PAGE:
By in Frances Hunt Furniture News

Furniture and Art: How the two have become one

Furniture isn’t the kind of item you’d think would become a piece of art, but in these modern times, furniture has done little other than become centrepiece in the world of art. From its modern counterpart; modern art, to more abstract, contemporary and applied art – the use of furniture in art is overwhelming and everywhere.

Unlike other examples of culture, the boundaries of art are distorted and blurred, providing an artist with a strong gateway into experimenting and developing with some of the most unpredictable pieces. A lot of art pieces nowadays have also taken on the trait of being functional, whether to be featured as something to be sat on, a table to place items upon or as something to store items in, the day of an art piece being just for the wall has gone by us. Functional art also provides a reason for being for many modern pieces that may otherwise not have a place in an ever crowded art industry, and this functional art couldn’t have been any more successful. Gone are too the time of functional art being commonplace only in art galleries, nowadays you can pick up a piece of furniture from a local store that plays the same role. From rainbow glass tables to a spaghetti bench, that can twist and turn its way around furniture and walls, the divide between furniture and art is no longer.

Furniture art

In the Tate Modern museum alone, the like of a standard urinal (known as Fountain by Marcel Duchamp), a lobster on top of a telephone (Lobster Telephone by Salvador DalĂ­) and a photograph of a furniture showroom (Furniture Showroom by Lynne Cohen) are all examples of how fairly average pieces of furniture and their related items have been made up to be something, just by adding a few differentiations to the pack. These three examples are not alone either, for even the big furniture giants have made engraves into the world of introducing their furniture as an art piece.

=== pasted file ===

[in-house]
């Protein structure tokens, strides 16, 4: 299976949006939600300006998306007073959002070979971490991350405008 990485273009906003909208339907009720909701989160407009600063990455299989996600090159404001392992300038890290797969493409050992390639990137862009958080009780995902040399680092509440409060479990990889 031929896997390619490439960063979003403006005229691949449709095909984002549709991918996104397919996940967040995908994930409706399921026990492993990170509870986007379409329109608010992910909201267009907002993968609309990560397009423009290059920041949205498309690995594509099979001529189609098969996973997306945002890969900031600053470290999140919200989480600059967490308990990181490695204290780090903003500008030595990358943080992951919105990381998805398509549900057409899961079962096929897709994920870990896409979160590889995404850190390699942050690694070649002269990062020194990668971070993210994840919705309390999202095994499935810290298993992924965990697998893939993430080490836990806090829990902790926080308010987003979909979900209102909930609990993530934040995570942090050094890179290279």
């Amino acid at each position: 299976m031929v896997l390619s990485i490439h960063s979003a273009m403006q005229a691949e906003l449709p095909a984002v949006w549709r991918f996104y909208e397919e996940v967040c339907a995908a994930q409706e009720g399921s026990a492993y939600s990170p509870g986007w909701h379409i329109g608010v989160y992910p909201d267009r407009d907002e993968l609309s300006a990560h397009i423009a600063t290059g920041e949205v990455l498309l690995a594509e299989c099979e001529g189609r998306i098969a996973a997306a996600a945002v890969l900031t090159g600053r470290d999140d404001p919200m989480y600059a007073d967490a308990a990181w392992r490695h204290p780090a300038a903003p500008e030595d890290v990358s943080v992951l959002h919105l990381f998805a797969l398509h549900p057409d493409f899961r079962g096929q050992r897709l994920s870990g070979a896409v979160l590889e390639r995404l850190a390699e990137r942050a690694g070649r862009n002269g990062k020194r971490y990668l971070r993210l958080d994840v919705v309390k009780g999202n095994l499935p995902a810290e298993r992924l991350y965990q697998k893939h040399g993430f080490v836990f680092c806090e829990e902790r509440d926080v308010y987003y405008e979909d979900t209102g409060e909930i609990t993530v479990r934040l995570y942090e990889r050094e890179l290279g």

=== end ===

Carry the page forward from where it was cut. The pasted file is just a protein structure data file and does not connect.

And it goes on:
lobster telephone
By Milestoned on Flickr

Some may wonder how prominent art pieces that involve furniture achieve the strong polarity, such as the “Overturned Furniture” exhibit for example. The attraction which features an array of overturned tables and chairs disorderly placed within an empty room was one of the main attractions at London’s Serpentine Gallery and had many people wondering “why”. One reader to The Telegraph suggested that the artist “either had his grandchildren to visit or has just been burgled” while the art correspondent for the piece proclaims that some might see it as a “discarded study ready to be tidied up”. Despite this, the supporters of the artwork explain that the exhibit displays an image of order and disorder and allows the viewer to delve into re-evaluating everyday objects as something more significant.

The way in which everyday objects have become something other than their sole role of being a piece of furniture or an object used for a specific purpose signifies the increase of contemporary art – a popular art form in which art that involves furniture is able to thrive. Contemporary art, which allows artists to reflect their pieces on society and the issues relevant to ourselves and the world around them has always been an advancing type of art, changing with the times to best fit its art style.

Some examples of furniture providers utilising the style of modern art and contemporary culture into their products can be seen on our own store, with products we proudly offer. Apart from the rainbow glass tables, mentioned earlier in this piece, we also sell the technicolour Sloane armchair – complete with a funky and fun look that can be similarly seen on a span of products. Our Cadell Aged & Weathered Oak Display Unit in a contemporary oak wood design is also a great example of modernism within the art of furniture. So what’re you waiting for – with art embedded into the furniture of the future, it’s high time you got artistic!

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